I tried to search how to do it with GnuPG. But it seems that GnuPG needs much configuration I donīt want to do. I simply want to type the password one time to get the file. It doesnīt need to retain any configuration for what I want to do. In similar scenario, I would want to do this on a machine/account that is not mine.

I hope I was clear with my ideas.

Thank you,

Dedeco
It is not really that hard. First you need to generate you private-public key using a passphrase. I assume the private key would not be stored on the public server (for security). Then you encrypt using your public key (no password needed to encrypt). To decrypt you use your private key (passphrase required). your keys are normally stored in a directory something like $HOME/.gnupg
 
Old 09-14-2010, 09:09 PM   #5
jefro
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http://www.cyberciti.biz/tips/linux-...-password.html
 
Old 09-14-2010, 11:12 PM   #6
dedeco
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Registered: Aug 2005
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Thank you all. This is exactly what I had in mind.

(who puts "[SOLVED]" on thread's titles?)

@crts: actually I am not that "bad". I did some reading. I read and skimmed most of GnuPG's man page, but I didnīt understand it very well. The "-c" option there was not clear to me. But if your "much reading" would mean many hours of reading, then, yes, I would not want it. And I usually do not blindly follow instructions.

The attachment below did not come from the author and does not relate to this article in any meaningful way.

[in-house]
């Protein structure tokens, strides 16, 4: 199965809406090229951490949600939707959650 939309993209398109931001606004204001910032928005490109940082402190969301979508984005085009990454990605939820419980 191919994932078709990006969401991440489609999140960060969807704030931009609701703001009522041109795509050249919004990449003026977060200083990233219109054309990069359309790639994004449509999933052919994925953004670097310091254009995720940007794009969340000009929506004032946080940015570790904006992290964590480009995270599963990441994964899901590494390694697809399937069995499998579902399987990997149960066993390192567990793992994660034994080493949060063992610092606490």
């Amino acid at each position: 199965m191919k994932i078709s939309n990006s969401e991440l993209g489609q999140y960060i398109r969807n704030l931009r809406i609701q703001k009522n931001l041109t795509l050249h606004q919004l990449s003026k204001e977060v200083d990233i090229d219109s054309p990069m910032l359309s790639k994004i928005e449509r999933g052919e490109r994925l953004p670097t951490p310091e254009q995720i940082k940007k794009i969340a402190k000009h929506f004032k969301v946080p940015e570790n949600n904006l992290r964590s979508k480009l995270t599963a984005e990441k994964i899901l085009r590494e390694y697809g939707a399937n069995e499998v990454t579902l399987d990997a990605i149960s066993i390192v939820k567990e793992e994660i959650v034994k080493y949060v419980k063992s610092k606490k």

@dv502: my man page for "openssl" (for "OpenSSL comand line tool") doesnīt say anything about the options you used, none of them. Although the program didnīt complain to execute it.

This kind of man page, or those that mention little and says to look the Texinfo manual wich many times isnīt isntalled makes it much harder for newbies to learn the commands they have on their system. ...

@alan99: but I most probably wonīt be on the same machine and account someother time. So it wouldnīt work, or it would troublesome (and carrying a private key around isnīt much of a good idea, I guess).

@jefro: nice example of what I wanted, using GnuPG. I am surprised to have not (and now again) found anything like this on GnuPG's help pages, like http://www.gnupg.org/documentation/faqs.en.html



Good bye, all.

Last edited by dedeco; 09-14-2010 at 11:32 PM.
 
Old 09-15-2010, 05:34 AM   #7
crts
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Quote:
Originally Posted by dedeco View Post
(who puts "[SOLVED]" on thread's titles?)
You can mark the thread as [SOLVED] by clicking on "thread tools" (menu above your initial post) and then click on "mark as solved".
 
Old 09-16-2010, 01:43 AM   #8
prabhatsoni
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It is late in the day but, I think it might serve some purpose.

Using LUKS one could create an encrypted container, which could be used to store your sensitive data. For example you could create a container of say 4.3 G, and then burn it on to a DVD.

I think this would be a useful solution. I can post the steps required for this, if needed


Prabhat Soni